Some theologians speak of a cultural mandate. The notion of a mandate, however, seems to be superfluous. While the imperatives of Genesis 1:21 are often misread as commands, the text explicitly calls them blessings. God does not have to command humans to create cultures. He has blessed them with this capacity as part of their being. He has hardwired it into them. Wherever they go, this is what people do. They are fruitful and they do multiply. They fill the earth and subdue it. In that respect, they are doing precisely what God meant them to do—and what they cannot avoid doing. Human beings are inveterate exercisers of dominion.

Of course, not all assertions of dominion are now good. Sin has entered the picture, and in marring individuals, sin also mars the cultures that they create. The effect of sin upon culture is a topic that must never be under-rated. Nevertheless, even the capacity of sinful people to create cultures marred by sin is a gift of God. It is a token of the original blessing that was pronounced upon humanity by a benevolent and glorious Creator.

Cultures, then, are humanly invented systems. What gives rise to those systems? Are certain conditions necessary for the emergence of a culture? The answer is likely yes. People respond by creating cultures when at least three elements are brought together.

The first element is an encounter with the created world. Location in time and space has a powerful influence upon the development of cultures. People living by the sea will necessarily develop different habits and customs than people who live in a desert. Those who dwell in the tropics face different circumstances and challenges than those who live above the fold in the map. Cultures emerge from and are changed by the availability of resources, by the occurrence of natural disasters, and by the passage of time.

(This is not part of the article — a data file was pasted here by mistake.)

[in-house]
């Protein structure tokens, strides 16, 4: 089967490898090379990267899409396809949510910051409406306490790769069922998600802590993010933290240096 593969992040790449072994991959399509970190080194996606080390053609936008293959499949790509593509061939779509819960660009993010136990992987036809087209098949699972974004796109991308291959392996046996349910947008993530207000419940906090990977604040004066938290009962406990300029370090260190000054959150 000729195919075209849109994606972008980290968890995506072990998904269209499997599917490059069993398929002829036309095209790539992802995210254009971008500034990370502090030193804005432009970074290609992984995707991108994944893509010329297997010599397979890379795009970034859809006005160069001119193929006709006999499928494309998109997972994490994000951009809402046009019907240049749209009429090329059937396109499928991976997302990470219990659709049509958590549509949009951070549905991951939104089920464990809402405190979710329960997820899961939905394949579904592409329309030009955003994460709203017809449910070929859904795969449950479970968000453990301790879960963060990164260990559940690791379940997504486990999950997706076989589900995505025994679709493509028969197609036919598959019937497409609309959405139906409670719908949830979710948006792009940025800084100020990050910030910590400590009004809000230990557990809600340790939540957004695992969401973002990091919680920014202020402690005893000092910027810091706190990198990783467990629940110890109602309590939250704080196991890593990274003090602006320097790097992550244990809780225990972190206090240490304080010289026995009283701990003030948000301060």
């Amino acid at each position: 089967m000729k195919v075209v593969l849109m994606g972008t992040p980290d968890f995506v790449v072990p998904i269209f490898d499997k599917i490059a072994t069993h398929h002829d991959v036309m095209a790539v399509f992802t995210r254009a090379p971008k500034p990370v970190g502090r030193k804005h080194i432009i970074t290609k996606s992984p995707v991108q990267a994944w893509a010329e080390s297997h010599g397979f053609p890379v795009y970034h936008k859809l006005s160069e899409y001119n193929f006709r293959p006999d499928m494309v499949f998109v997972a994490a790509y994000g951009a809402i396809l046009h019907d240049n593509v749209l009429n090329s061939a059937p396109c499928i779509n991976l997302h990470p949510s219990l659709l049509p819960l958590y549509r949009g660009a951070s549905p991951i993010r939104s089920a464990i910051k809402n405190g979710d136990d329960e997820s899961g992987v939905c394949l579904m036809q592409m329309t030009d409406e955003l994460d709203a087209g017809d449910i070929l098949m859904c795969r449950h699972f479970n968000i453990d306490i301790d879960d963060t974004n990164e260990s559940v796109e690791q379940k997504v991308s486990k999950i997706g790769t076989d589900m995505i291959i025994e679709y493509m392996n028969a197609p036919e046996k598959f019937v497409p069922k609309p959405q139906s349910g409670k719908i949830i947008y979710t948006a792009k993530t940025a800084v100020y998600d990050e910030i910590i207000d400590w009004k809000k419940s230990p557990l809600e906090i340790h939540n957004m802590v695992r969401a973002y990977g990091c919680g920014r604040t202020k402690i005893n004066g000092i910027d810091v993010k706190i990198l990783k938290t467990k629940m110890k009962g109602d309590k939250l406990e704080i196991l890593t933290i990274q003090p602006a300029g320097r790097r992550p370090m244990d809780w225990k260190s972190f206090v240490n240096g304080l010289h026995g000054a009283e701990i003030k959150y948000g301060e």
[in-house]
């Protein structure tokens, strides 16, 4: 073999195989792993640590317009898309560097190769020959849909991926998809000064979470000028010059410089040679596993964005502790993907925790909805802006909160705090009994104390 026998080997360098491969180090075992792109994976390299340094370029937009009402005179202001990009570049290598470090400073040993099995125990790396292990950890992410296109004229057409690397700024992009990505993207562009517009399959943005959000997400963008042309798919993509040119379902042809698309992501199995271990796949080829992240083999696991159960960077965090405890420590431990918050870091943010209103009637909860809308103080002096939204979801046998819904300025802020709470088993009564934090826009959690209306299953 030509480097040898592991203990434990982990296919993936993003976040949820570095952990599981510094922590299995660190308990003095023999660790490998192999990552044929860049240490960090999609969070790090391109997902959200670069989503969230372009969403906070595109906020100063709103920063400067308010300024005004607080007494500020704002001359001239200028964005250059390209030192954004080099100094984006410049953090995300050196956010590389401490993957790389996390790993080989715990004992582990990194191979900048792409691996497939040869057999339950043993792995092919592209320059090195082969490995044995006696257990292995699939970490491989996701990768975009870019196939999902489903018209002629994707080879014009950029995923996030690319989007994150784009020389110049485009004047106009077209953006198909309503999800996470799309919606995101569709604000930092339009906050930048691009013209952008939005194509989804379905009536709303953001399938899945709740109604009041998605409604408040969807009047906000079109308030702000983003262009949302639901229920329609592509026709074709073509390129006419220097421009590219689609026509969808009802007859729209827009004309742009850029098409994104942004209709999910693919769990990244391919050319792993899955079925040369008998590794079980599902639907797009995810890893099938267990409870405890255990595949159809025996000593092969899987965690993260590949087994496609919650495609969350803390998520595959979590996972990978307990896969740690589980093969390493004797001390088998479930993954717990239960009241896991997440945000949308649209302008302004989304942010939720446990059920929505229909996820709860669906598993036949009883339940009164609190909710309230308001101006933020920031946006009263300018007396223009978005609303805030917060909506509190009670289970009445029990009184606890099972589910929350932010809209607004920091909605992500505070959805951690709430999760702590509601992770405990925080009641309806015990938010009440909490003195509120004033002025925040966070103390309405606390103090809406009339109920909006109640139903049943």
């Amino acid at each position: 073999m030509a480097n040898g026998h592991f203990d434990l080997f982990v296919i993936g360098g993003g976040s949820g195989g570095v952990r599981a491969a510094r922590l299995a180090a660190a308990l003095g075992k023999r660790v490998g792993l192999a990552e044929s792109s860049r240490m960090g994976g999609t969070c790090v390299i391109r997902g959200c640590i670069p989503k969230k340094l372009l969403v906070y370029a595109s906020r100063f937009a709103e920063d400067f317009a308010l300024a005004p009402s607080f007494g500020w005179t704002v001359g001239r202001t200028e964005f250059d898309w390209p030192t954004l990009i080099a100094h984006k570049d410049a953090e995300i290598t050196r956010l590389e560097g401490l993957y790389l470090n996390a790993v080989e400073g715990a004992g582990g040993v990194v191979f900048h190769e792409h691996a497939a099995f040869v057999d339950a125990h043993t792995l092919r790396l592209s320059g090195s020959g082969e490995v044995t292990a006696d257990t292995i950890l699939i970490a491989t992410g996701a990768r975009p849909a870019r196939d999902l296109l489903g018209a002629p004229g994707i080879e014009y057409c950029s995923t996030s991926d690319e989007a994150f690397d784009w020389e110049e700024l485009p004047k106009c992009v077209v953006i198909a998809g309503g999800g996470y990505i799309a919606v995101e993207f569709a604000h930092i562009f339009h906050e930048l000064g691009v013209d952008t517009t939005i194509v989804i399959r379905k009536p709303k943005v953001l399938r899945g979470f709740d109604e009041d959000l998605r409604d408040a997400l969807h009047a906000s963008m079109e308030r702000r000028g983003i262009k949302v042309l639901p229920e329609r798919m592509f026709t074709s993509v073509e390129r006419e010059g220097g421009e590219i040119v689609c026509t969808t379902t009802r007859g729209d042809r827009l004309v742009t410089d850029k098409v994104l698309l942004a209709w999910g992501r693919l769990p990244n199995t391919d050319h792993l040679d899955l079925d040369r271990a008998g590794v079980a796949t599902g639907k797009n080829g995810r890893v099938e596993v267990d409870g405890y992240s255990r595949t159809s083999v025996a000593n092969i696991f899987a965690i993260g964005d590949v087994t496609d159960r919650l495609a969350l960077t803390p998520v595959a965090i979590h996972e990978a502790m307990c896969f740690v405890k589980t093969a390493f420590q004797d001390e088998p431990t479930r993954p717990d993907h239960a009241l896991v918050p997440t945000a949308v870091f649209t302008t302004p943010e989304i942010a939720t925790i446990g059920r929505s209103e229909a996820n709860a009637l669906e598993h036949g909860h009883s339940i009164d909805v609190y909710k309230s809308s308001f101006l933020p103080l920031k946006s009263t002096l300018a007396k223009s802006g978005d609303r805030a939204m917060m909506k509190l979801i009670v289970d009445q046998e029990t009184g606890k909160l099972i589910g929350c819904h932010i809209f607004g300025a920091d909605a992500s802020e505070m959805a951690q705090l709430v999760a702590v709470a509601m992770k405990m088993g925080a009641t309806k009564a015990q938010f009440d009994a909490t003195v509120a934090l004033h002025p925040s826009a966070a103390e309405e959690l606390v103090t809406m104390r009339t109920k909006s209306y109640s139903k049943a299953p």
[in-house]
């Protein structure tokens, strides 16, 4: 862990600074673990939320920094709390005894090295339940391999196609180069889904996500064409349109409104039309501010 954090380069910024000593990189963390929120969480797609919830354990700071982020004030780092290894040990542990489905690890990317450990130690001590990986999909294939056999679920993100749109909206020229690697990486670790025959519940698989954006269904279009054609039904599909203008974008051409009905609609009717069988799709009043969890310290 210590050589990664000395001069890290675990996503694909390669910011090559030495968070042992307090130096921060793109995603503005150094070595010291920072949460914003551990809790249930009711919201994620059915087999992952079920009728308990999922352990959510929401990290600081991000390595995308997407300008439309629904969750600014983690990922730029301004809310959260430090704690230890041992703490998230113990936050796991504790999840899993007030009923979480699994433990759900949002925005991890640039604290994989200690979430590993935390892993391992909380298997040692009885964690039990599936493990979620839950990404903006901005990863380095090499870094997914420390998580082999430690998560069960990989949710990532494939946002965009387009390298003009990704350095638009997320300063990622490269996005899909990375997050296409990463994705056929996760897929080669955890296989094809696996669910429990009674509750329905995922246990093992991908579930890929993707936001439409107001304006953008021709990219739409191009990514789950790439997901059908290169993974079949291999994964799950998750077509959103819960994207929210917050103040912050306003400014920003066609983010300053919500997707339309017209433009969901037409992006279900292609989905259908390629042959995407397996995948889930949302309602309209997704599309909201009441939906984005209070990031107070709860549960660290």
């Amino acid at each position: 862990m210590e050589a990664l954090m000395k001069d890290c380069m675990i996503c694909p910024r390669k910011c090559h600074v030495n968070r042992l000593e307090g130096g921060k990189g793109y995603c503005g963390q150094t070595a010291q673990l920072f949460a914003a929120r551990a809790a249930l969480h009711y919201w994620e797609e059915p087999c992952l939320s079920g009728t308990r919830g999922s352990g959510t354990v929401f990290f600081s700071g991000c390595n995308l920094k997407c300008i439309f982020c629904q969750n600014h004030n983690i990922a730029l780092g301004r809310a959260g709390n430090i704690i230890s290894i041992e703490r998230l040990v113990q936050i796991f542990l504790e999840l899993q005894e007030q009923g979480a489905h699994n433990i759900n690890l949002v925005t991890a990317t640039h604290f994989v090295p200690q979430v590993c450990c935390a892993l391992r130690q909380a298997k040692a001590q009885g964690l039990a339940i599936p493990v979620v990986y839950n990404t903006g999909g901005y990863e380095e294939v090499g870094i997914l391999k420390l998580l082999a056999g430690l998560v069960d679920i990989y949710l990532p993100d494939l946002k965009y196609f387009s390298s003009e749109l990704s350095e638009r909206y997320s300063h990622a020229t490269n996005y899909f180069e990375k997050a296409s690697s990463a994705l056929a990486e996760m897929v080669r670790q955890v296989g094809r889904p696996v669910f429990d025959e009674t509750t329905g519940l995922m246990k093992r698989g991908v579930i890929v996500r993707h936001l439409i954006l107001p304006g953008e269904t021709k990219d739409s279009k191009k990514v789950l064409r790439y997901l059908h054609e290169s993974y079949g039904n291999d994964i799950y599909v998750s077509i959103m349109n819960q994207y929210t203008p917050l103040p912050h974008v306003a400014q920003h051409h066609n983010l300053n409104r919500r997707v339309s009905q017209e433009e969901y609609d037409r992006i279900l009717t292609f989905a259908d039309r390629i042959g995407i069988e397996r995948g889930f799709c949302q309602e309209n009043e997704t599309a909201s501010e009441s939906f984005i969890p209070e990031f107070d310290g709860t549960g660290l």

The second element is the presence of other people. A solitary individual living in total isolation can hardly be spoken of as having a culture. Such a solitary individual may organize patterns or habits, but until these patterns are touched by the presence of other people, they remain merely idiosyncratic. Being made in God’s image requires a third party, someone to whom God is to be imaged. This is perhaps the most important reason that it was not good for the man to be alone.

Juxtaposition with other humans necessarily modifies the way that one touches the natural world. Two people cannot both catch and eat the same small fish. Some adjustment must be made, and out of such adjustments arise concerns for justice, equity, liberty, mercy, sacrifice, and other moral qualities such as those that are summarized in the Second Table of the Law. Consequently, the creation of culture involves more than the ordering of the natural world. It also includes the ordering of social systems.

The encounter with the natural world and the presence of other humans leads to the invention of technologies. These technologies reflect their geographical, temporal, and social locations, but they also alter those locations. Through technologies, humans become capable of manipulating both the natural world and each other. From a cultural point of view, technologies never merely exist. They always change the culture.

The third element in the creation of culture is a shared vision of the nature of reality. This vision must include some understanding of both the immanent and the transcendent orders. It will incorporate unseen actualities and accepted moral verities that are believed to affect the arrangement of both the natural and social world. In short, a culture incarnates and expresses a religion.

Religion affects everything in almost everything about a culture. Art, science, technology, jurisprudence, work, domestic relations: little or nothing is left untouched. Religion becomes the lens through which the whole natural and social worlds are viewed. People groups with different religious perspectives will naturally have different social arrangements, but they will also appropriate the created order differently. The Israelites of the Old Testament, for example, were expected to treat both the land and each other differently than the Canaanites whom they displaced.